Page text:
When asking such a question, it is very important to consider that functional safety is based on standards, and those standards are written as guidelines. In the automotive industry, ISO 26262 is the primary guideline for functional safety. The methods in the standard are defined with recommendations that an organization can use to be compliant with functional safety. The aerospace, medical devices, and other transportation industries have their own guidelines. IEC 61508 is the parent of ISO 26262, the aerospace standards ARP 4754, DO-178, and others follow a similar structure.
The reason there is a difference between ISO 26262 “compliant” and “certified” is because those guidelines can be adopted in many different ways. The implementation methods are the keys to success for organizations. An organization can decide to adopt parts of the standard or all of the standard. Therefore, implementation is truly a spectrum. As long as an organization has a defensible position when it comes to safety, it can be considered compliant.
This isn't only true in the automotive industry; it's true for most safety-critical industries, such as medical devices, which have to deal with the FDA, and aerospace, which has to deal with the FAA. The spectrum of implementation also exists in related processes or maturity-based standards, such as CMMI or ASPICE, or IATF 16949. In some industries, following the standards completely is much more likely to gain favor with the regulators for an organization. Currently, in automotive, self-certification is very popular and still acceptable. This leads organizations to claim compliance instead of pursuing third-party assessments (i.e., certification).
Understanding the Foundation of the Safety Standard ISO 26262
To answer the original question, it is vital to understand the principles of the automotive safety standard ISO 26262.
Understanding the multiple parts of ISO 26262 is fundamental to getting a better perspective of why being compliant and being certified are different. There are parts and methods in the standard for management, systems engineers, hardware engineers, software engineers, and production, and then supporting processes and guidelines for the entire organization.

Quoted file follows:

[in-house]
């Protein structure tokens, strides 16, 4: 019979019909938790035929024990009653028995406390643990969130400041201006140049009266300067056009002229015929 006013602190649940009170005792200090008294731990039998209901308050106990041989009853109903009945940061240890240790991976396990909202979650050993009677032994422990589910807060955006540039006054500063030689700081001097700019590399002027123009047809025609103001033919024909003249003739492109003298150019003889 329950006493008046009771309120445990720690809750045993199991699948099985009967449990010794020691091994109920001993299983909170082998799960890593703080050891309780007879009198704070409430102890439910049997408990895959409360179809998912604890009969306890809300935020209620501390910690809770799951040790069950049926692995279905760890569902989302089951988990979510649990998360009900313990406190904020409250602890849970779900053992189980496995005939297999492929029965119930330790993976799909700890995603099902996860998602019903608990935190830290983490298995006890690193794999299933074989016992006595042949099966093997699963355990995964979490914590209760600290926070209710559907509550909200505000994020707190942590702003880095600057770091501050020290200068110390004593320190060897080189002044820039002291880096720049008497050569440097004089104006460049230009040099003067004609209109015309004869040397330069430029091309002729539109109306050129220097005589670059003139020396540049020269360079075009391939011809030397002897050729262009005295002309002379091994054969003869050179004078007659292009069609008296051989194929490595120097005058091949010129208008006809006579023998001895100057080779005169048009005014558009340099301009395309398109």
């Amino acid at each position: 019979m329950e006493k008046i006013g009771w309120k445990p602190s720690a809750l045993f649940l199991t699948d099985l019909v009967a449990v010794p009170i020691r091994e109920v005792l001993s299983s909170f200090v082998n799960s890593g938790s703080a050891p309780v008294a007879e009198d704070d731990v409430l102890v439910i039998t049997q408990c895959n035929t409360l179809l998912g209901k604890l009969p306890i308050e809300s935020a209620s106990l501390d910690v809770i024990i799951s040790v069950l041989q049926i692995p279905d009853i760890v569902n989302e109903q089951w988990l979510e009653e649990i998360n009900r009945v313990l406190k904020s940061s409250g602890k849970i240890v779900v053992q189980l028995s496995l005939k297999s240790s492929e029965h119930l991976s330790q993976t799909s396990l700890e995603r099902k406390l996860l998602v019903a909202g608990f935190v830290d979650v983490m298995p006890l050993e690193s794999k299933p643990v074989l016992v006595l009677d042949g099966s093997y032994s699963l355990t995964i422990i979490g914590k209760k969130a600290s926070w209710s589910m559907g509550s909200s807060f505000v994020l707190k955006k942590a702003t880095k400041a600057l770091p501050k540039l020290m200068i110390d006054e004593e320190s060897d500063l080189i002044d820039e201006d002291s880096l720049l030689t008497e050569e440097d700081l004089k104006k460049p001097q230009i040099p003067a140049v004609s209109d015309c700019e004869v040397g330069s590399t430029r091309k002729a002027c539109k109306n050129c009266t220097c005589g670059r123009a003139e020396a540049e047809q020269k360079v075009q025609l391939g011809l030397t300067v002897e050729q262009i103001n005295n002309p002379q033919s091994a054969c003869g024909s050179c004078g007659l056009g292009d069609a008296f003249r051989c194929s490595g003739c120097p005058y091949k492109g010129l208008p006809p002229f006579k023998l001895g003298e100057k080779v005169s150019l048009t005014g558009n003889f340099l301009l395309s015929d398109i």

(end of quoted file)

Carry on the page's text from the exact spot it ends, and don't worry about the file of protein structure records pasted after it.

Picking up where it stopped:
Part 2: Organizational Structure and Management, describes what the leadership in an organization needs to do to be compliant with functional safety. It covers things like rules and decision-making of the organization for functional safety. It covers evidence of competence, quality management, how an organization assesses functional safety, and what kind of measures are in place. It also addresses details such as evidence of field monitoring for safety issues.
These work products result in an organization that has a management structure that can be compliant with functional safety and reliably produce safety-based products. For example, there is a requirement in the standard which says a project manager shall ensure that the safety manager is appointed in accordance to Part 5, 4, 3, or another section in the standard. It requires that the project has a safety manager with a specific authority level, which is defined in the standard.
Parts 3 & 4 address systems engineering. From an organizational standpoint, it addresses the safety goals definition, the hazards definition, the verification methods for those hazards, and the requirements that define the technical solution. These sections also define the Automotive Safety Integrity Level (ASIL) classification, which is the basis for the implementation methods.
Safety plans, safety assessments and requirements, verification reports, and analysis are all done as a portion of Part 3 for functional safety. There are a couple of dozen work products that need to be produced to meet the requirements in this section.